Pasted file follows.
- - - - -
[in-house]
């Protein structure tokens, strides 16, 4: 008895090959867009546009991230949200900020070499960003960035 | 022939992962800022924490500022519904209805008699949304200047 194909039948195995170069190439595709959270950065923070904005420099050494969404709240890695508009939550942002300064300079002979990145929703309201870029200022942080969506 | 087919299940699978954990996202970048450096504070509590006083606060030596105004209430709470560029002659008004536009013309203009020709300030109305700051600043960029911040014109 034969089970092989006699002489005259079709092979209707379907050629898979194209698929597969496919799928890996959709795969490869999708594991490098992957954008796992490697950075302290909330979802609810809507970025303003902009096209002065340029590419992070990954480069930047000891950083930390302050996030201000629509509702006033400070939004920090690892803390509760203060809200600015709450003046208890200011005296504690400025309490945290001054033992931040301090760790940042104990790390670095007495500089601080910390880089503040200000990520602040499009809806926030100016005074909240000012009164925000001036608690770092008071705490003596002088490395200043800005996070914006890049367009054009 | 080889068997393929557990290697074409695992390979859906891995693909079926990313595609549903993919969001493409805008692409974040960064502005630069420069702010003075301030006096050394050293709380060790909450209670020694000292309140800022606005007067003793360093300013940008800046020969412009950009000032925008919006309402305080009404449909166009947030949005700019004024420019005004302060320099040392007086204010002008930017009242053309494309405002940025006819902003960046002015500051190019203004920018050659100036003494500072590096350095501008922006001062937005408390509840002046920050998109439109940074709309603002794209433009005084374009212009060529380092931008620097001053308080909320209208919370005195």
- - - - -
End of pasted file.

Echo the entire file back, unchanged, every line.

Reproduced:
[in-house]
């Protein structure tokens, strides 16, 4: 008895090959867009546009991230949200900020070499960003960035 | 022939992962800022924490500022519904209805008699949304200047 194909039948195995170069190439595709959270950065923070904005420099050494969404709240890695508009939550942002300064300079002979990145929703309201870029200022942080969506 | 087919299940699978954990996202970048450096504070509590006083606060030596105004209430709470560029002659008004536009013309203009020709300030109305700051600043960029911040014109 034969089970092989006699002489005259079709092979209707379907050629898979194209698929597969496919799928890996959709795969490869999708594991490098992957954008796992490697950075302290909330979802609810809507970025303003902009096209002065340029590419992070990954480069930047000891950083930390302050996030201000629509509702006033400070939004920090690892803390509760203060809200600015709450003046208890200011005296504690400025309490945290001054033992931040301090760790940042104990790390670095007495500089601080910390880089503040200000990520602040499009809806926030100016005074909240000012009164925000001036608690770092008071705490003596002088490395200043800005996070914006890049367009054009 | 080889068997393929557990290697074409695992390979859906891995693909079926990313595609549903993919969001493409805008692409974040960064502005630069420069702010003075301030006096050394050293709380060790909450209670020694000292309140800022606005007067003793360093300013940008800046020969412009950009000032925008919006309402305080009404449909166009947030949005700019004024420019005004302060320099040392007086204010002008930017009242053309494309405002940025006819902003960046002015500051190019203004920018050659100036003494500072590096350095501008922006001062937005408390509840002046920050998109439109940074709309603002794209433009005084374009212009060529380092931008620097001053308080909320209208919370005195």